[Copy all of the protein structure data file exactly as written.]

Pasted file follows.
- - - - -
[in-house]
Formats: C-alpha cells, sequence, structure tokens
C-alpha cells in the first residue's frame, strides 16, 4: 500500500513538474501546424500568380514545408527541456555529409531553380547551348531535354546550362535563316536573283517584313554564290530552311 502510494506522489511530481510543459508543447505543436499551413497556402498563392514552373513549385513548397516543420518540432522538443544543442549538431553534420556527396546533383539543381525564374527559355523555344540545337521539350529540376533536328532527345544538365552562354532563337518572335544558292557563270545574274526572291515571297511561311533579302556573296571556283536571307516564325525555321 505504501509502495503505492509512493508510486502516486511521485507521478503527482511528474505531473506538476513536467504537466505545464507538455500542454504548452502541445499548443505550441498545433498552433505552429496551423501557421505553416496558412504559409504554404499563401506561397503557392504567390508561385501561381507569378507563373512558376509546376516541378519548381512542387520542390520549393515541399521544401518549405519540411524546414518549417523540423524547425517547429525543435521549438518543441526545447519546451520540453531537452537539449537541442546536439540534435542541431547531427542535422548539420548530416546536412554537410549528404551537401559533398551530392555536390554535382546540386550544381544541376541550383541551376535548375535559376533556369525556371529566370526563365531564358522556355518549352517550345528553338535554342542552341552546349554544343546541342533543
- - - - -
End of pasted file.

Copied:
[in-house]
Formats: C-alpha cells, sequence, structure tokens
C-alpha cells in the first residue's frame, strides 16, 4: 500500500513538474501546424500568380514545408527541456555529409531553380547551348531535354546550362535563316536573283517584313554564290530552311 502510494506522489511530481510543459508543447505543436499551413497556402498563392514552373513549385513548397516543420518540432522538443544543442549538431553534420556527396546533383539543381525564374527559355523555344540545337521539350529540376533536328532527345544538365552562354532563337518572335544558292557563270545574274526572291515571297511561311533579302556573296571556283536571307516564325525555321 505504501509502495503505492509512493508510486502516486511521485507521478503527482511528474505531473506538476513536467504537466505545464507538455500542454504548452502541445499548443505550441498545433498552433505552429496551423501557421505553416496558412504559409504554404499563401506561397503557392504567390508561385501561381507569378507563373512558376509546376516541378519548381512542387520542390520549393515541399521544401518549405519540411524546414518549417523540423524547425517547429525543435521549438518543441526545447519546451520540453531537452537539449537541442546536439540534435542541431547531427542535422548539420548530416546536412554537410549528404551537401559533398551530392555536390554535382546540386550544381544541376541550383541551376535548375535559376533556369525556371529566370526563365531564358522556355518549352517550345528553338535554342542552341552546349554544343546541342533543